Floral designs may be a deliberate marketing strategy today with guests apparently able to gauge the kind of experience they are going to have by the blooms in a hotel foyer or restaurant table, but Zara Horner just enjoys the beauty

 

 

The right flower in the right place can make a positive and lasting impression. A great floral arrangement can bring a touch of nature to an inside space, it can reflect not just the image, but the soul of a place.

 

Enhancing image may just be a stem away nowadays, but people have been using flowers for all sorts of reasons for centuries: to commiserate, to propose, to say thank you, or well done, but perhaps most of all we use flowers to decorate, to bring cheer and happiness and to mark special occasions … such as the festive season.

 

And… like food and drink, festive floral displays are social media gold!

 

The Fairmont Peace Hotel

The Shanghai icon recently won first place in the Top 15 Best Hotels in China in the Condé Nast Traveler 2016 Readers’ Choice Awards. And the floral displays would cetainly have played a part. Kitty Zhang from Ming Flower who does the arrangements at the hotel changes the displays in the lobby and public areas once a week. “The flowers are designed to match the hotel’s art-deco design and colour palette,” Zhang explains. “For the lobby flowers at this time of year we use red, green and yellow to attract guests’ attention and match the theme and design of the hotel. For other areas, we design around the surrounding environment and colour of the area to match, but also to stand out.” Zhang says guests are overwhelmingly positive in their response and many of them “are curious about the type of flowers since we use some special varieties imported from Thailand and the Netherlands.”

 

 

 

 

InterContinental Hong Kong

Christmas is big in Hong Kong and the hotel is known to embrace the festive spirit in its floral displays. “The hotel is known for the huge Christmas tree” erected in the lobby every year, and holiday decorations which adorn spaces throughout the hotel, Carole Klein executive director PR and communications says. For the festive occasion the flower beds at the hotel entrance are changed to seasonal pointsettias which are also used to decorate the lobby. Likewise at reception, guest relations and the concierge desk there will be festive arrangements and decorations. “The lobby lounge has small holiday-themed arrangements on each table which change weekly. The Club InterContinental Lounge has a large floral arrangement at the entrance. Our in-house florist Blooms and Blossoms monitors all the flowers to refresh and change as needed – depending on the area and type of flowers.”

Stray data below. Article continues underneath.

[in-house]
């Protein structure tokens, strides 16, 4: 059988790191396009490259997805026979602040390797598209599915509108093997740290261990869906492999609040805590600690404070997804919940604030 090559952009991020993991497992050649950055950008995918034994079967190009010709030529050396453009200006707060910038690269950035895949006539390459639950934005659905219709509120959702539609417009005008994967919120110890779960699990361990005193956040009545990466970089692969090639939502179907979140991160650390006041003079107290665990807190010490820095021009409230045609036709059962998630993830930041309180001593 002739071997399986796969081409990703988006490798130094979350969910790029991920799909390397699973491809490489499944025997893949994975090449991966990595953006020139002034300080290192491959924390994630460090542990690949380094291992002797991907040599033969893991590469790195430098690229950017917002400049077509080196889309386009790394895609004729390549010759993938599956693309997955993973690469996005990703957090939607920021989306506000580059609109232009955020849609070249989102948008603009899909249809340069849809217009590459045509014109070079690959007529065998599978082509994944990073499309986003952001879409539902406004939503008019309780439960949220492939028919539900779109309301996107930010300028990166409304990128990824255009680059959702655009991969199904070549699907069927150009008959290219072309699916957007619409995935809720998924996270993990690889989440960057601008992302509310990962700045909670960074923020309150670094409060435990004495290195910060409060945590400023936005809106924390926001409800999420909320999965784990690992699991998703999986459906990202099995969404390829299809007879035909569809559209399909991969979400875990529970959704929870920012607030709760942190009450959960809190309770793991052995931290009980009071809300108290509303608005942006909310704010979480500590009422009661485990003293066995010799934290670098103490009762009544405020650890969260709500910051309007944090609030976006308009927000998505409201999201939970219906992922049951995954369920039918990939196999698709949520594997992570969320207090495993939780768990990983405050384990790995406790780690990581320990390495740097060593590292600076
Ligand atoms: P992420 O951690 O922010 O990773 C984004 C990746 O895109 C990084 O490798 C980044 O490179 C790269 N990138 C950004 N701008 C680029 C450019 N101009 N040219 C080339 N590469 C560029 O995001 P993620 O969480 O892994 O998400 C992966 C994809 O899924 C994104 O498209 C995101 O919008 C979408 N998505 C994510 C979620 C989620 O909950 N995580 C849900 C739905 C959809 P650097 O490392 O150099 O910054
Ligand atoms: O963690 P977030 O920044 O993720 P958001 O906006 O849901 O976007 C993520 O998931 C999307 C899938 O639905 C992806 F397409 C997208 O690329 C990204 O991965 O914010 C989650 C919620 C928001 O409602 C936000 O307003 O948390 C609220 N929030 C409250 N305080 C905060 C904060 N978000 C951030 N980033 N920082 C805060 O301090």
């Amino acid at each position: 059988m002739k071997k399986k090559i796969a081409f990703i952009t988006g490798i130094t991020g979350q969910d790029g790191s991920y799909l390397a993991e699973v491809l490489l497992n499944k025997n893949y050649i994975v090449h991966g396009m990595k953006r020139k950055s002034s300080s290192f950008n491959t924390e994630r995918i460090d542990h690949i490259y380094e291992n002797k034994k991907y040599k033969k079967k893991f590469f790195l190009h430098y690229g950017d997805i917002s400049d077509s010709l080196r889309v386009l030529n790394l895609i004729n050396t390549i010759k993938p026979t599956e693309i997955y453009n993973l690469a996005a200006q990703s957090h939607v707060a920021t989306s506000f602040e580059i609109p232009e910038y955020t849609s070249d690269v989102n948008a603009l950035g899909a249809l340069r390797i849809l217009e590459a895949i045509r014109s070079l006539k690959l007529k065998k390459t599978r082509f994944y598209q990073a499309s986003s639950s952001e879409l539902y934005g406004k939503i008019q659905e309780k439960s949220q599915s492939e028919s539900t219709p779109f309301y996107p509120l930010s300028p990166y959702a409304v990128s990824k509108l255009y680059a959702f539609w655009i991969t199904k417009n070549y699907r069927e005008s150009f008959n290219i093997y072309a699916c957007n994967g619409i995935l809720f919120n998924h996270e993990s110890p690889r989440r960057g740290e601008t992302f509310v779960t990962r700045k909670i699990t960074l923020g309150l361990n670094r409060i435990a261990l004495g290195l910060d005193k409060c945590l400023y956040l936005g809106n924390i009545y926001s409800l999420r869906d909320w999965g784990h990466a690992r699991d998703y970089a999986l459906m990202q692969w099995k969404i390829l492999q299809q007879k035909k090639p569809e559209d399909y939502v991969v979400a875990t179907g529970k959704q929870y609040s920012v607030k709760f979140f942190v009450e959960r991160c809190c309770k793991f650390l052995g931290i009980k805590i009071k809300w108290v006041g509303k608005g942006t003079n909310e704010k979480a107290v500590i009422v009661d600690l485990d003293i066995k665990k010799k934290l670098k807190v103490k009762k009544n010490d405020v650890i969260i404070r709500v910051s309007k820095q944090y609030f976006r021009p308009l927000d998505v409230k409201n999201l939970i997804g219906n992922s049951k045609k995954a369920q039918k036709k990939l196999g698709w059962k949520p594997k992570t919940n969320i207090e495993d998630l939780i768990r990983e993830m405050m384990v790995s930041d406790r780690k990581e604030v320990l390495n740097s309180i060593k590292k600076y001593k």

The Peninsula

One of Hong Kong’s most well-known and loved hotels The Peninsula has its own in-house floral team in charge of all floral decorations in the hotel, ranging from showpieces in the lobby to in-room floral arrangements to personalised bouquets. Billy Wong is senior florist: “For the showpieces in the lobby we change them every week and for smaller sized arrangements in our restaurants, we change them every five days depending on the location. However, during the festive season, we mainly use festive decorations largely lit candles and Christmas wreaths instead of fresh flowers in the lobby and other public areas.”

Wong and his team prepare three large floral arrangements in the lobby; for restaurant Gaddi’s “we very often use roses and at Spring Moon, our Cantonese restaurant, we have a small bamboo centerpiece on every table.” Guests love the flower arrangements so much Wong often sees them having photos taken next to the arrangements.

 

 

 

 

The Mulia, Bali

Bali’s newest award-winning resort heralds its self as “epitomising extravagence and opulence, redefining sophistication,” and the floral arrangements appear to adhere to that. Mulia Blossoms the in-house florist changes the displays seasonally and are looking forward to providing special arrangements for the festive season. Interestingly, “We always try to maintain the flowers to ensure longevity, to ensure no wastage.,” a spokesman tells AHCT. Particular favourites are: bougainvillea; cymbidium orchids; lavender; calla lilies and amaryllis. “We rotate and change the flowers often. So it is difficult to list them all. But over the festive season we will use blah blah blah blah blah blah and blah.” Guest response is always positive. “They are especially impressed by the fact the displays are modern and combine imported with local varieties.”

 

 

 

The Taj Mahal Hotel, New Delhi

At The Taj Mahal Hotel, New Delhi an “in-house team of experts create floral arrangements using a variety of fresh flowers, sourced from daily trips to the local flower market,” says Deepak Sarin, executive housekeeper. Favourites include, carnations, lilies, orchids, roses, anthuriums, benicias and hydrangeas. The flowers are changed every two days. “Each space in the hotel is characterised by a particular kind of flower or arrangement. For example, Machan, the 24 hour international eatery has pink mokara flowers. Daisies are always on display at The Emperor Lounge and Wasabi by Morimoto is well-known for its display of purple orchids” The floral display in the lobby is the most photographed site at the hotel and it is tailored to suit special occasions.

“We always incorporate flowers as part of our traditional Indian welcome to guests – this has been a ritual at the Taj Mahal Hotel for over three decades now,” Sarin says, adding that guests respond with “delight… often followed by wonder about whether the flowers are real!”